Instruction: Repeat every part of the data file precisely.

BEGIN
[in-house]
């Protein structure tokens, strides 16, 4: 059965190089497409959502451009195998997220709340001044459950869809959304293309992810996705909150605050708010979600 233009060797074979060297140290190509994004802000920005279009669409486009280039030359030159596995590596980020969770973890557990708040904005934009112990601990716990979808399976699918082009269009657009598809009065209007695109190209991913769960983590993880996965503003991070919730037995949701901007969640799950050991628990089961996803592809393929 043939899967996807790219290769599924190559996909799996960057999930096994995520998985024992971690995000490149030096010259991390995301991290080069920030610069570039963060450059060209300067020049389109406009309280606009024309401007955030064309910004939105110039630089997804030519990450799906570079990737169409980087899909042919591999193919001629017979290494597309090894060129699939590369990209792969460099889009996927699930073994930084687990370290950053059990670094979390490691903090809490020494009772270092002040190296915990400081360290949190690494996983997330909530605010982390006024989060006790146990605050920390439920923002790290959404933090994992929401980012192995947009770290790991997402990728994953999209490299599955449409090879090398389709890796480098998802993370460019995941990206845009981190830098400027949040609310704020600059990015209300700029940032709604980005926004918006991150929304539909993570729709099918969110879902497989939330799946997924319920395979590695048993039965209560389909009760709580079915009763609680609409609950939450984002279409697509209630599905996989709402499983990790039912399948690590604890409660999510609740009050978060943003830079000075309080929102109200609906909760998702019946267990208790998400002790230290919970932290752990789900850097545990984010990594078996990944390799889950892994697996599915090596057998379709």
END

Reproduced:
[in-house]
């Protein structure tokens, strides 16, 4: 059965190089497409959502451009195998997220709340001044459950869809959304293309992810996705909150605050708010979600 233009060797074979060297140290190509994004802000920005279009669409486009280039030359030159596995590596980020969770973890557990708040904005934009112990601990716990979808399976699918082009269009657009598809009065209007695109190209991913769960983590993880996965503003991070919730037995949701901007969640799950050991628990089961996803592809393929 043939899967996807790219290769599924190559996909799996960057999930096994995520998985024992971690995000490149030096010259991390995301991290080069920030610069570039963060450059060209300067020049389109406009309280606009024309401007955030064309910004939105110039630089997804030519990450799906570079990737169409980087899909042919591999193919001629017979290494597309090894060129699939590369990209792969460099889009996927699930073994930084687990370290950053059990670094979390490691903090809490020494009772270092002040190296915990400081360290949190690494996983997330909530605010982390006024989060006790146990605050920390439920923002790290959404933090994992929401980012192995947009770290790991997402990728994953999209490299599955449409090879090398389709890796480098998802993370460019995941990206845009981190830098400027949040609310704020600059990015209300700029940032709604980005926004918006991150929304539909993570729709099918969110879902497989939330799946997924319920395979590695048993039965209560389909009760709580079915009763609680609409609950939450984002279409697509209630599905996989709402499983990790039912399948690590604890409660999510609740009050978060943003830079000075309080929102109200609906909760998702019946267990208790998400002790230290919970932290752990789900850097545990984010990594078996990944390799889950892994697996599915090596057998379709």